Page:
Your donation will help us accomplish this expansion and bring Las Hermanitas to over 1,000 Big and Little Sisters, their mothers and teachers. Remember what Nancy said, “Your caring and generosity changes lives!”
Now operating in 5 villages of San Pedro Sacatepéquez, San Marcos, Guatemala, Las Hermanitas – Big/Little Sisters - has added 2 new locations for the 2013 school year that began in January. Not only are new middle school girls in all 5 locations signing up to be mentors, but all of last year’s Big Sisters have re-enlisted, most choosing to work with their same Little Sister.
Recently back from nearly 5 weeks in San Pedro, Women Work Together volunteers, Wendy Baring-Gould, Program Director, and Dr. Theresa Preston-Werner, Evaluation Director, spent their first 2 weeks there visiting 16 villages to assess all our programs’ strengths and weaknesses.
Regarding Las Hermanitas, 100% of the girls interviewed said they were excited about the project and had benefitted personally from being a Big Sister. They were clear that being mentors to their Little Sisters was a form of community service, with many indicating that this experience has contributed to their view of themselves as leaders. And, 100% of the Big Sisters reported that they’d spoken positively about Las Hermanitas with their families and friends, generating positive word-of-mouth in their village about the benefits to all of educating girls.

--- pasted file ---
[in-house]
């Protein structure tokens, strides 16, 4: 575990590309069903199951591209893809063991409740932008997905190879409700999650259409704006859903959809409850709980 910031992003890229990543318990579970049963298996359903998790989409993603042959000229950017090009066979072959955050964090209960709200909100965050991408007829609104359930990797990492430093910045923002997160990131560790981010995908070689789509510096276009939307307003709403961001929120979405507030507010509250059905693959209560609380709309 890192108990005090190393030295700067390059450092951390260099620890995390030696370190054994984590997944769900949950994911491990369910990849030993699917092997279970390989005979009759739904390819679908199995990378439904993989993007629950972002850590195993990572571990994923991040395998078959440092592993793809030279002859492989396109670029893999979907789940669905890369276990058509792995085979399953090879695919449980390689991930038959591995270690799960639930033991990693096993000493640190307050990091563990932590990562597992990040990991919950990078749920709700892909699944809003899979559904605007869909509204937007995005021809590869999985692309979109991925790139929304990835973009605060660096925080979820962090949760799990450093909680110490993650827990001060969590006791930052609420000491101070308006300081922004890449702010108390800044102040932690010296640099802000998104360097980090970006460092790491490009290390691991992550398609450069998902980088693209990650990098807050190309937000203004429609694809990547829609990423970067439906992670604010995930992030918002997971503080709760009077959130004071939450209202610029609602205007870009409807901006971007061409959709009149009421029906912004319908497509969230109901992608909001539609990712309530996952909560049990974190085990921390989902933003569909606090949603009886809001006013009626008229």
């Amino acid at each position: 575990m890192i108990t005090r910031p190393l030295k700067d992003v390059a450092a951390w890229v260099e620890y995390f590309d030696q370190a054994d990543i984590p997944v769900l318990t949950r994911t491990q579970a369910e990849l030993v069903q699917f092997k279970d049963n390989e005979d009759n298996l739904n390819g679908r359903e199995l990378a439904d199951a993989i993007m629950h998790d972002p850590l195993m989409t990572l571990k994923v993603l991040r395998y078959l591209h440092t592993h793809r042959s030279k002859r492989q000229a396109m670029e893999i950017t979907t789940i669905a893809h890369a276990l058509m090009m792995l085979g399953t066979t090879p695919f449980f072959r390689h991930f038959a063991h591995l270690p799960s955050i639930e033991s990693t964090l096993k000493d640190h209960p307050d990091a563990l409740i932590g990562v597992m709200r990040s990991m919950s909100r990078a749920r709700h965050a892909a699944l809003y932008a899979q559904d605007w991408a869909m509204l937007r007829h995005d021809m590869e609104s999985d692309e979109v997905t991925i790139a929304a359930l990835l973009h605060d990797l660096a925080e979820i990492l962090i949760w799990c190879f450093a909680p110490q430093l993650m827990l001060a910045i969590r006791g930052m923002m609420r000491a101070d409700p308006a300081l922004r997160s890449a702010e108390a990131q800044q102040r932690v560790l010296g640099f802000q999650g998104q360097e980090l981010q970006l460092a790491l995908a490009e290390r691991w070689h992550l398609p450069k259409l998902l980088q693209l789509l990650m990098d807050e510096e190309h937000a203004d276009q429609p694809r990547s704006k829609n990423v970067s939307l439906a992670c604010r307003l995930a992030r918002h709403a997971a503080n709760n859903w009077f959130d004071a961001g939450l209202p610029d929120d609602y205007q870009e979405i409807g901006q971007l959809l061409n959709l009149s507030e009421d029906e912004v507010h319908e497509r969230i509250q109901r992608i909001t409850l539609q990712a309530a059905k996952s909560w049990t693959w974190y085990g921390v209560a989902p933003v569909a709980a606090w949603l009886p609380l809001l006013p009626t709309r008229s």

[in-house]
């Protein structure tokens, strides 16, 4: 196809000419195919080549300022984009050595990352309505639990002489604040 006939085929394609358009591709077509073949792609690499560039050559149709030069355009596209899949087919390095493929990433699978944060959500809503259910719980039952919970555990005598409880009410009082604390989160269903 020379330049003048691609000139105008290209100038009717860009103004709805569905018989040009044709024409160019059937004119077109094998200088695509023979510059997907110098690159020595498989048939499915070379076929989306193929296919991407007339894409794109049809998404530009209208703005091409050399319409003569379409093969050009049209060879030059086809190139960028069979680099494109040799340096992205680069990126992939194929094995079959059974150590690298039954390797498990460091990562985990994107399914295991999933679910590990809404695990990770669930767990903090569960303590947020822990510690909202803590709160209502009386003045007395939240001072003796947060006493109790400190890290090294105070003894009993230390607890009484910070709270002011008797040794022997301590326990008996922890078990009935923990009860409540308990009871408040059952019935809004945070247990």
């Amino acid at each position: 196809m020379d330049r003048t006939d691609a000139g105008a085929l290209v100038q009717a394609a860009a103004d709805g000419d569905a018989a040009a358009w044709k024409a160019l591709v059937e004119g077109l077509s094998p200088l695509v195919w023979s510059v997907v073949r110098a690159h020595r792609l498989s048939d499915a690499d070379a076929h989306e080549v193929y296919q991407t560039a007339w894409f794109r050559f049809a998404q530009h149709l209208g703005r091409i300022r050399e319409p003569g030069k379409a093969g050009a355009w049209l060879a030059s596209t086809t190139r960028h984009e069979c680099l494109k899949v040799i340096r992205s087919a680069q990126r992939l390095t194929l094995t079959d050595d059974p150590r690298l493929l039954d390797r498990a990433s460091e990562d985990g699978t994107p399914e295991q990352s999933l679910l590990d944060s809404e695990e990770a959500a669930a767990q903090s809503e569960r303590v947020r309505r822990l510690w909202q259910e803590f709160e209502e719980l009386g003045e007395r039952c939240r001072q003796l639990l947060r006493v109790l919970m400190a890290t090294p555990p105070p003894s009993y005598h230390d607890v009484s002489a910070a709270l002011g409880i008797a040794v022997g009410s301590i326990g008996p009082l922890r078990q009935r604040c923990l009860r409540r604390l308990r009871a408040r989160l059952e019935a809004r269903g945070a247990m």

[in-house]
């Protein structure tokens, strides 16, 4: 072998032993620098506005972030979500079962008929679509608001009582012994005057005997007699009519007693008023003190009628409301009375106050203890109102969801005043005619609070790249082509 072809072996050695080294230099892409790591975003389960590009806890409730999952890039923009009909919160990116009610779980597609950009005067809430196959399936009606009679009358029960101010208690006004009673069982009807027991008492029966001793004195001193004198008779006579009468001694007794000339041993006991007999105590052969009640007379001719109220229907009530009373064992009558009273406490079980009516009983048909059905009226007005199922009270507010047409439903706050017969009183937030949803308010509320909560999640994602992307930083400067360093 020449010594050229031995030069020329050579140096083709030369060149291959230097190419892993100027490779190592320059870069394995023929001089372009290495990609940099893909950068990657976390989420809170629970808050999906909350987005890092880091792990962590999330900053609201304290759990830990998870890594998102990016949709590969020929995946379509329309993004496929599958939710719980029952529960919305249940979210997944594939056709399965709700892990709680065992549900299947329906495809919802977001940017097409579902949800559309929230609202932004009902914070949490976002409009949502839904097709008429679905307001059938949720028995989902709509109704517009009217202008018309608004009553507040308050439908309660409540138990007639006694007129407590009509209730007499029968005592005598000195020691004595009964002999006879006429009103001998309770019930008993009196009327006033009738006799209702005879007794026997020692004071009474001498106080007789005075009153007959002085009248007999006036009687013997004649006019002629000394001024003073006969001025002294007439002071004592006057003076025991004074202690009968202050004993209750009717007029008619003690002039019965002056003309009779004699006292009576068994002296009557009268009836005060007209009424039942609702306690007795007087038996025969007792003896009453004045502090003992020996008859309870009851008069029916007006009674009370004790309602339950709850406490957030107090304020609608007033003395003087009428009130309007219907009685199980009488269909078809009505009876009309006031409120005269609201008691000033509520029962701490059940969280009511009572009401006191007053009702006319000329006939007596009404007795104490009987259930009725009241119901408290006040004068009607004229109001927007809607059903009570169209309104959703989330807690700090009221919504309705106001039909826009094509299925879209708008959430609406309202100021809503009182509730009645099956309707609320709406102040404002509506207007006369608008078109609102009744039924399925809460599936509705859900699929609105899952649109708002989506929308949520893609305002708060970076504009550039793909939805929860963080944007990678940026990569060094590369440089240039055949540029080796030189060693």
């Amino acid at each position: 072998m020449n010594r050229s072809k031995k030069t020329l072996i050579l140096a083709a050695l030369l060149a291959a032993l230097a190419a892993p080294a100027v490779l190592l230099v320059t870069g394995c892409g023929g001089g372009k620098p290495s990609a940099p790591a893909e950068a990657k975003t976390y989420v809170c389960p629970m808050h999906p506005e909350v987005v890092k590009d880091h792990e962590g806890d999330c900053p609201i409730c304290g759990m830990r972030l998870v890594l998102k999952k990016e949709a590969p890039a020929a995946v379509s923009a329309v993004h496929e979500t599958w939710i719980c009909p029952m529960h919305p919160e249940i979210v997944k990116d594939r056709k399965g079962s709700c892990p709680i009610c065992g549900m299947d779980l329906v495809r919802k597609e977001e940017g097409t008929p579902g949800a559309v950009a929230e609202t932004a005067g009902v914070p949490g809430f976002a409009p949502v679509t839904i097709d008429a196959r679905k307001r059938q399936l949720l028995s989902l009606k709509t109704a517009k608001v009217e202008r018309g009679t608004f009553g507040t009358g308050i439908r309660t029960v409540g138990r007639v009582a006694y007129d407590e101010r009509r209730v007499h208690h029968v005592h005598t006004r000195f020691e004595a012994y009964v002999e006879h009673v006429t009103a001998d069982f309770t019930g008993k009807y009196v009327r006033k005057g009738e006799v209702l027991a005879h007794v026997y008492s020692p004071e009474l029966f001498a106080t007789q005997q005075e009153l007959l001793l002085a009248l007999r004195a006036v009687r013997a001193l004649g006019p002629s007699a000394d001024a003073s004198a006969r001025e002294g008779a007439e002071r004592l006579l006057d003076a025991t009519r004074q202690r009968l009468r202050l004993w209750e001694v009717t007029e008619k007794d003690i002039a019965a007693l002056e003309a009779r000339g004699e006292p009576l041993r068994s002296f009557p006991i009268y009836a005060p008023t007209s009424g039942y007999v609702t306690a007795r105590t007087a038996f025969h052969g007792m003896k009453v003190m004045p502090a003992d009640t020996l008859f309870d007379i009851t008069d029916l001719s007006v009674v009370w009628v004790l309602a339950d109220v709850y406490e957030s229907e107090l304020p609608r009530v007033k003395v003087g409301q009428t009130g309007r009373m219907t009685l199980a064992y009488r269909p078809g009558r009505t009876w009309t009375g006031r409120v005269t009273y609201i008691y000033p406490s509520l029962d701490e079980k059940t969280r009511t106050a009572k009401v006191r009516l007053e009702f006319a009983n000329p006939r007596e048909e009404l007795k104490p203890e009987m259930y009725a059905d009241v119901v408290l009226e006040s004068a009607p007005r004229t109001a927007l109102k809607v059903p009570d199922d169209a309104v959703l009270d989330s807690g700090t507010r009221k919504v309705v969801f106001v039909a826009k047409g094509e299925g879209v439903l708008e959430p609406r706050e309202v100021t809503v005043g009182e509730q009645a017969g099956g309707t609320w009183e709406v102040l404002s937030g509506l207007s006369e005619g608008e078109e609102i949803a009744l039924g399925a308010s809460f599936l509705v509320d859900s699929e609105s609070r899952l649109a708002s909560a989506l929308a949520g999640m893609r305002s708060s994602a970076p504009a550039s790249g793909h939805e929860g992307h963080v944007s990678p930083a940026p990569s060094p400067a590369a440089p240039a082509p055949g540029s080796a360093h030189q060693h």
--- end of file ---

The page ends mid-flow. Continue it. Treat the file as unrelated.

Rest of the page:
Thanks to our donors, and based on the girls’ feedback, each Big Sister is now equipped with a kit bag of educational materials including story and activity books plus some basic art materials. Donor generosity has also made it possible for local staff to visit each village 2x/month to run workshops with our Big Sisters, helping them generate ideas and plan activities that are engaging and focus primarily on improving their Little Sisters’ reading and math skills. Additionally, these workshops give the girls a place to work through any issues they may encounter. Staff also meets w/teachers and mothers of both Big and Little Sisters at each location to listen to their feedback and advance their support for the girls’ participation. Teachers and mothers alike report high satisfaction with the program, observing that both the younger and older girls are more successful in school and have a renewed commitment to their studies.
On November 7, 2012, a 7.4 magnitude earthquake hit the state of San Marcos, causing considerable destruction and death in the town of San Pedro and its rural areas. Dozens of people were killed, hundreds hurt, and thousands made homeless. Our sister nonprofit in San Pedro, Mujeres Trabajan Unidas, suspended its normal work to be an important part of the relief effort. They focused on addressing the needs of the homeless in the villages where we work. Relief work continued for nearly two months, and only recently has the staff returned to its regular tasks.
Because of this tragedy, our current progress report is abbreviated. The office recently sent this data about Las Hermanitas, i.e., Girls Mentoring Girls.
1. 98% of the girls are completing the project, 2. 98% of the hermanitas finished second grade and plan to continue in school, 3. Many girls said they realized how much they loved to go to school, 4. The office distributed new books to the older girls to read with their hermanitas, 5. The older girls’ teachers gave high marks to the program for the work the teens were accomplishing as tutors, 6. Mothers of both sets of girls expressed their gratitude for the project and its positive impact on their daughters and on the community.